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ACS Nano. 2018 May 16. doi: 10.1021/acsnano.8b00036. [Epub ahead of print]

Synergistic Toxicity Produced by Mixtures of Biocompatible Gold Nanoparticles and Widely Used Surfactants.

Author information

1
Department of Chemistry and Biochemistry , University of Oregon , Eugene , Oregon 97403 , United States.
2
Department of Environmental and Molecular Toxicology and the Sinnhuber Aquatic Research Laboratory , Oregon State University , Corvallis , Oregon 97333 , United States.

Abstract

Nanoparticle safety is usually determined using solutions of individual particles that are free of additives. However, the size-dependent properties of nanoparticles can be readily altered through interactions with other components in a mixture. In applications, nanoparticles are commonly combined with surfactants or other additives to increase dispersion or to enhance product performance. Surfactants might also influence the biological activity of nanoparticles; however, little is known about such effects. We investigated the influence of surfactants on nanoparticle biocompatibility by studying mixtures of ligand-stabilized gold nanoparticles and Polysorbate 20 in embryonic zebrafish. These mixtures produced synergistic toxicity at concentrations where the individual components were benign. We examined the structural basis for this synergy using solution-phase analytical techniques. Spectroscopic and X-ray scattering studies suggest that the Polysorbate 20 does not affect the nanoparticle core structure. DOSY NMR showed that the hydrodynamic size of the nanoparticles increased, suggesting that Polysorbate 20 assembles on the nanoparticle surfaces. Mass spectrometry showed that these assemblies have both increased uptake and increased toxicity in zebrafish, as compared to the gold nanoparticles alone. We probed the generality of this synergy by performing toxicity assays with two other common surfactants, Polysorbate 80 and sodium dodecyl sulfate. These surfactants also caused synergistic toxicity, although the extent and time frame of the response depends upon the surfactant structure. These results demonstrate a need for additional, foundational studies to understand the effects of surfactants on nanoparticle biocompatibility and challenge traditional models of nanoparticle safety where the matrix is assumed to have only additive effects on nanoparticle toxicity.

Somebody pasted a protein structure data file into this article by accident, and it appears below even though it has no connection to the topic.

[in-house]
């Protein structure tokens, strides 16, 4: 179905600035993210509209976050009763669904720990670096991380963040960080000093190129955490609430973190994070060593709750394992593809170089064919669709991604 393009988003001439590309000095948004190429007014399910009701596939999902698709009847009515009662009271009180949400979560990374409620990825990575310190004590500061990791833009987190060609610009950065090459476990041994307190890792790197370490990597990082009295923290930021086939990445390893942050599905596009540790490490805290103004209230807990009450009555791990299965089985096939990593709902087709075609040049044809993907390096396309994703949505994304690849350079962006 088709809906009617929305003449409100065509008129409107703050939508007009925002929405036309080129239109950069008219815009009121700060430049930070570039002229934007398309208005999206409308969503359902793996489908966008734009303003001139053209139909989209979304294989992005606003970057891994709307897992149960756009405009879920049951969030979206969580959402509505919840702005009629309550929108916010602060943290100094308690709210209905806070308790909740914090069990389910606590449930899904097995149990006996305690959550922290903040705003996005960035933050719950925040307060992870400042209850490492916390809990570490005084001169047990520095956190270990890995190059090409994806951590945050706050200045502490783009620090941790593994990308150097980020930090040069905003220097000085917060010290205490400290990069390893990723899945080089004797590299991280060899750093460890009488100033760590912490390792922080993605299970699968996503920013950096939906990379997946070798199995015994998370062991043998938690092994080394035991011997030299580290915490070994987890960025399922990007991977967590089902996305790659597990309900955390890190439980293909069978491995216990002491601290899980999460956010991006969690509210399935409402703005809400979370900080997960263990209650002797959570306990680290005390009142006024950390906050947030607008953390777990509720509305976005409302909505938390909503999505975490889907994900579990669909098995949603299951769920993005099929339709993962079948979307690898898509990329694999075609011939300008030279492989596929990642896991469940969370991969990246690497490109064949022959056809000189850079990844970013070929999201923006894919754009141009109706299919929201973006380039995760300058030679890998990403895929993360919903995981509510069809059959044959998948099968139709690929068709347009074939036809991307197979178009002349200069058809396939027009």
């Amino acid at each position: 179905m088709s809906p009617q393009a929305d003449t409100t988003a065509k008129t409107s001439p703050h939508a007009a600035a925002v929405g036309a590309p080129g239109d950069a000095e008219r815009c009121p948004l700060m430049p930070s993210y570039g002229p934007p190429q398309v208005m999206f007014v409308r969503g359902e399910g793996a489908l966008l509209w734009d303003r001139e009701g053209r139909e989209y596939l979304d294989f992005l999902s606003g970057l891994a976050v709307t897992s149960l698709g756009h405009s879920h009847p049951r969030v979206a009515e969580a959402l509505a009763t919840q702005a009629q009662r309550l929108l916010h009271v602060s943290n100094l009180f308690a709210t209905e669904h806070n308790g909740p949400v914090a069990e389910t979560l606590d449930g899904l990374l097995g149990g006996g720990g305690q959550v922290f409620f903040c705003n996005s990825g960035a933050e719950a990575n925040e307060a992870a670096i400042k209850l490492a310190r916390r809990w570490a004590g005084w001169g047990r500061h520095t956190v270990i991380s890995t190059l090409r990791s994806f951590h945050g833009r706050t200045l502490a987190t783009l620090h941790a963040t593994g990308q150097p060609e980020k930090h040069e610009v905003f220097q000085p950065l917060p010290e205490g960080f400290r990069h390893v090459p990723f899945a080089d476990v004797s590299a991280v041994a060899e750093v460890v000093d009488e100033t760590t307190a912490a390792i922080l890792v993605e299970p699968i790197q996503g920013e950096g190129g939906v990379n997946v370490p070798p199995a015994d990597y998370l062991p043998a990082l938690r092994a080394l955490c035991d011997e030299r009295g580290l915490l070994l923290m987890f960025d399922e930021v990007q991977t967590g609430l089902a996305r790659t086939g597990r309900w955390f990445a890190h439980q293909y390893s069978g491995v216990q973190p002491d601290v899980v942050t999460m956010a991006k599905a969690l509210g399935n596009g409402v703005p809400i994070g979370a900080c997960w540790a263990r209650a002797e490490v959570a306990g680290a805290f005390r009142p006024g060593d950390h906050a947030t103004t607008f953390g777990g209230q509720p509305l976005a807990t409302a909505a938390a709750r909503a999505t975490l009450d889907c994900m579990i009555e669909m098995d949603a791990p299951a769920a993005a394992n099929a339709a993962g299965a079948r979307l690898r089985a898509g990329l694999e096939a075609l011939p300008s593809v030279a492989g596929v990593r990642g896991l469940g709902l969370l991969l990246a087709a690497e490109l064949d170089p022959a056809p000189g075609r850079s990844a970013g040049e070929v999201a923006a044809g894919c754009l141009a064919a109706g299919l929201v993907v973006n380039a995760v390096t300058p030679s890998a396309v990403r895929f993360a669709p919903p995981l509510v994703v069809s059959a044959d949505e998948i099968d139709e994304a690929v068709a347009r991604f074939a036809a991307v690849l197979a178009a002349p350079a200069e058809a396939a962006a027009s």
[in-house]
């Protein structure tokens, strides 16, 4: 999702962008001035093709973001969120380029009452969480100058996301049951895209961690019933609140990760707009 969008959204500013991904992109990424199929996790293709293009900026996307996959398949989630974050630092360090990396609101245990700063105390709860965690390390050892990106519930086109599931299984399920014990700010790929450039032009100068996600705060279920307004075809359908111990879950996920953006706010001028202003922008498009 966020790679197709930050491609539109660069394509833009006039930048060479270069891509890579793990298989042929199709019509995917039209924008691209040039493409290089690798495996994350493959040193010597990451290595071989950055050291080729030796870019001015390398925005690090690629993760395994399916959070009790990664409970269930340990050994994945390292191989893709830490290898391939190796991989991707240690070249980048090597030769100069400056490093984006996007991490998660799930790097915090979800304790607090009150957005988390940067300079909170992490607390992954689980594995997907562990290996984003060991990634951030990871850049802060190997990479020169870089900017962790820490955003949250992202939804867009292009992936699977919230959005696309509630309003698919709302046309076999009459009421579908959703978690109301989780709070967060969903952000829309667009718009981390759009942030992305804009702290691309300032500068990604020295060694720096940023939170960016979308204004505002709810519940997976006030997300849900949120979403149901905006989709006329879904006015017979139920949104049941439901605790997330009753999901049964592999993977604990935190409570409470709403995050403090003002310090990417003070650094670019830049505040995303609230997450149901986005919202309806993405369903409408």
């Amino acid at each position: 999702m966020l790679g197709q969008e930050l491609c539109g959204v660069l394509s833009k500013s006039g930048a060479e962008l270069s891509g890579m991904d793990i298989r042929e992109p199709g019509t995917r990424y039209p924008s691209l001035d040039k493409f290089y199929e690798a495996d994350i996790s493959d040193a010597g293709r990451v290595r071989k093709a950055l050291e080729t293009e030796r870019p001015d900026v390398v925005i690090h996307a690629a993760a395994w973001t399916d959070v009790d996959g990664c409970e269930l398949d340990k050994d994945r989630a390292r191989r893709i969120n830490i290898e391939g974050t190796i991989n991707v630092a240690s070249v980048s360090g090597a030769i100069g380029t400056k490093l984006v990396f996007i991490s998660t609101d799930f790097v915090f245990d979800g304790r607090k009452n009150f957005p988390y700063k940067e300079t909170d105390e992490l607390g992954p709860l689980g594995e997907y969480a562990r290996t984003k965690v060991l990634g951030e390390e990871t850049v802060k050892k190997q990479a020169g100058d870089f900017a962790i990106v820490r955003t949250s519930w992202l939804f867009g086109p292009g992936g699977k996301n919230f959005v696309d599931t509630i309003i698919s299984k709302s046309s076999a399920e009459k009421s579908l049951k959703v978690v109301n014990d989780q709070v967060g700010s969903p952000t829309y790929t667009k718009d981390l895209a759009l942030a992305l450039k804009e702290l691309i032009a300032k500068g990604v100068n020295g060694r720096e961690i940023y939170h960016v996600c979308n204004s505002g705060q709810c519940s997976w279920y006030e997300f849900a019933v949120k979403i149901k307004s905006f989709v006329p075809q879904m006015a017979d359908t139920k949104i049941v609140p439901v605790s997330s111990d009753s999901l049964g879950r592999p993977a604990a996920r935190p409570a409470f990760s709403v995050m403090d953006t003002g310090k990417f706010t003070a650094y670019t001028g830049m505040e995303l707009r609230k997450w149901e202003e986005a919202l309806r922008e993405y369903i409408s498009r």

KEYWORDS:

mixture effects; mixture toxicity; nanotoxicology; polysorbate; synergy; zebrafish

PMID:
29697962
DOI:
10.1021/acsnano.8b00036

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